Creating a Successful Studio: Blossom Blue Photography

Photography is a challenging yet infinitely rewarding career field for many.  In this competitive industry it is imperative that we have support from our fellow photographers to help us reach our individual goals.  Miranda Mirsec, the heart and soul of Blossom Blue Photography, shares her incredible insight into what makes her studio a success year after year with advice that will benefit the emerging and seasoned photographer alike.


What’s the inspiration behind the name Blossom Blue Photography?  Tell us a little bit about your studio and photography focus.

True and simple…our inspiration is our clients. Every client has a story, and I’m always so excited to be part of it.  One thing I’ve discovered along the way is that as much as we feel as an outsider behind the lens, it’s just not true.  As photographers we are part of such important moments in a person’s life, and we help shape that experience.  For this reason I cherish the privilege to be invited to share in a family’s celebration and welcomed into their homes and lives.  I have been part of such amazing days and moments!  The significance of these moments goes beyond the capture. It’s also about how this family will remember, enjoy, share and preserve these moments.  Blossom Blue Photography places a high emphasis on exceptional customer care.  We specialize in creating finished art pieces that tell a person’s life story, showcase those they love most and are organic reflections of their lifestyle and personality.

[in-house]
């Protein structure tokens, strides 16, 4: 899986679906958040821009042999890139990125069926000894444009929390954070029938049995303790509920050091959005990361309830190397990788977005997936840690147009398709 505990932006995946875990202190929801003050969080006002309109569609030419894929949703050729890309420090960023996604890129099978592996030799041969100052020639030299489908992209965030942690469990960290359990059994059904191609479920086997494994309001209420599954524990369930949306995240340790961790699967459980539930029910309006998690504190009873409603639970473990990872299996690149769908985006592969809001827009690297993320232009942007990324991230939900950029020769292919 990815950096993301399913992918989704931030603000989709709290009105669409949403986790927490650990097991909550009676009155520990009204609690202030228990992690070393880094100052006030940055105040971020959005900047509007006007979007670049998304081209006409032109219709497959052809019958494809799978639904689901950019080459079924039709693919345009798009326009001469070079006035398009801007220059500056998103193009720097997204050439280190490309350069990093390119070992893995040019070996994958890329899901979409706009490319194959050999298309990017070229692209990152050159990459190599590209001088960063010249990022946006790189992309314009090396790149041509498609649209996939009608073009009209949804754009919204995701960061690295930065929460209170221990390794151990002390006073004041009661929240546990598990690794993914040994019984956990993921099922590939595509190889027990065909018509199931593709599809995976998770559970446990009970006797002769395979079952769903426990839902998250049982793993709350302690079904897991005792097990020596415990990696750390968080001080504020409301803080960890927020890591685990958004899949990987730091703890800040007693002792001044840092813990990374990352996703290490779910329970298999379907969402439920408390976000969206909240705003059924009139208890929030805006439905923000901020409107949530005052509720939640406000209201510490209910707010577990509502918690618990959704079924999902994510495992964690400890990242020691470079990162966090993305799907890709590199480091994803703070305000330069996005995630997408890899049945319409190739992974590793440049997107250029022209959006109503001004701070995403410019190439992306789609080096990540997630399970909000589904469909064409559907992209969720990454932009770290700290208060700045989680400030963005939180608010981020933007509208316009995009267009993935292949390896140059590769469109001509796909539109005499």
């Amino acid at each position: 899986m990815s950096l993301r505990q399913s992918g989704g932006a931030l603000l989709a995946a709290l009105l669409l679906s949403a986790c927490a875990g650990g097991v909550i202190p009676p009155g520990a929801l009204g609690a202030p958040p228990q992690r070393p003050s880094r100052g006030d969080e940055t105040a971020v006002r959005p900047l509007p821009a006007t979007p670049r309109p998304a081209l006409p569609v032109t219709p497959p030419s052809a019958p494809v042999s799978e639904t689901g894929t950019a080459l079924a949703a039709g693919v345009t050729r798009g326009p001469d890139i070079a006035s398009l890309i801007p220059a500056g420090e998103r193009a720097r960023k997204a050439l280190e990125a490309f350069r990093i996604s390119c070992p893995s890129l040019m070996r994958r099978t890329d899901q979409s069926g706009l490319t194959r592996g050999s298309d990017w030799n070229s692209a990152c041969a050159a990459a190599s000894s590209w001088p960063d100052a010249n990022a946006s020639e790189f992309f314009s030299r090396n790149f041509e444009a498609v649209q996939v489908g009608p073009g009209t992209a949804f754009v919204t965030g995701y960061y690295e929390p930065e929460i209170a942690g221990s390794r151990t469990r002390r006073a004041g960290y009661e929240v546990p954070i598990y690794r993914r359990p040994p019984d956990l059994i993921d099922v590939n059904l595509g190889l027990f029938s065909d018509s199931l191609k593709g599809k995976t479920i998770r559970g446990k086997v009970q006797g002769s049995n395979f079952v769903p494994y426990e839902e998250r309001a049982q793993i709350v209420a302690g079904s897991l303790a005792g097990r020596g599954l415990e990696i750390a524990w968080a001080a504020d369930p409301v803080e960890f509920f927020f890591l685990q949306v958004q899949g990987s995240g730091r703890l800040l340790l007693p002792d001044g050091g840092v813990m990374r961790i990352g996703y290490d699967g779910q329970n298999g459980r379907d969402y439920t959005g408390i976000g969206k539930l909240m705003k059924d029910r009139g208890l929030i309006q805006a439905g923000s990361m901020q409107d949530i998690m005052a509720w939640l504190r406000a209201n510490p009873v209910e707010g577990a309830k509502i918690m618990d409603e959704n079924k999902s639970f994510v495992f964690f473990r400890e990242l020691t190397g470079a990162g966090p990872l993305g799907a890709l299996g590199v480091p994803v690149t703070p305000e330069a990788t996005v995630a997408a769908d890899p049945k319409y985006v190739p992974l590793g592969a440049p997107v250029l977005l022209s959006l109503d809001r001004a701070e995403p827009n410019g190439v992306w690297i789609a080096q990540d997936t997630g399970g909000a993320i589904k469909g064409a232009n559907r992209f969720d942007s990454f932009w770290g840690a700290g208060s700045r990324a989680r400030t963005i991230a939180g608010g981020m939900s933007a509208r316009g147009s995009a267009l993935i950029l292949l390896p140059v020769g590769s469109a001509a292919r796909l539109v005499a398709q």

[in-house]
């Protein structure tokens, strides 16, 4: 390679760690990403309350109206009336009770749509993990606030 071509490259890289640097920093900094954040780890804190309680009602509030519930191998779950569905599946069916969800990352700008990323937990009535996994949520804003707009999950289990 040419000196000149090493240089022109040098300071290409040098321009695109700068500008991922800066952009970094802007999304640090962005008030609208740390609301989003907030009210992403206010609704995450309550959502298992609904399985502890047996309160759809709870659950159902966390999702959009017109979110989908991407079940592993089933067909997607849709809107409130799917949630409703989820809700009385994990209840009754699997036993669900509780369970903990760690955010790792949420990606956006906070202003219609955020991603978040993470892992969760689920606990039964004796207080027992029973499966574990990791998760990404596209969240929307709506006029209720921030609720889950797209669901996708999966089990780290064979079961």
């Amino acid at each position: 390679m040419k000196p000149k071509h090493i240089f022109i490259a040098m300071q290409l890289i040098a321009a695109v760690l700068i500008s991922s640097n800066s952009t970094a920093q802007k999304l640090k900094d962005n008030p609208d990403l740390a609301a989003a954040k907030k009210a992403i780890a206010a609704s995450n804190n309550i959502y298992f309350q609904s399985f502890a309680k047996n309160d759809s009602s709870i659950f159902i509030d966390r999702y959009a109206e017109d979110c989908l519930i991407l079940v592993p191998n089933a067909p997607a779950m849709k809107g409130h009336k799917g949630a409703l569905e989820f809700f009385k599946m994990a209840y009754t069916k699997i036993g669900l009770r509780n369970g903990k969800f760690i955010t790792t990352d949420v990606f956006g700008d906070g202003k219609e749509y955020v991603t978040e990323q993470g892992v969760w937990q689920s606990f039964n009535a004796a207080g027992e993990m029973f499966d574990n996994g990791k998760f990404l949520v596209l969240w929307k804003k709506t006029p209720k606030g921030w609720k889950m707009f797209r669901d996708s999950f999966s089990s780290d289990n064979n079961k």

Wedding season is quickly approaching!  How are you preparing for the upcoming months of heavy shooting and traveling?  Will this season have you shooting in any destinations that you’ve never been to before?  What are you most looking forward to this year?

We love, love and thrive on the intensity and passion behind wedding season and look forward each year to being adopted by ten new families!  Our studio is available to be commissioned for a limited number of weddings per year, and two of those we plan as destination weddings.  For us the connection is the driving force, so it’s all about who falls in love with us and who we fall in love with.  This coming year we are looking forward to celebrating with a couple we fell in love with that lives local to our studio but is getting married in Italy during sunflower season….definitely one of the things on my bucket list!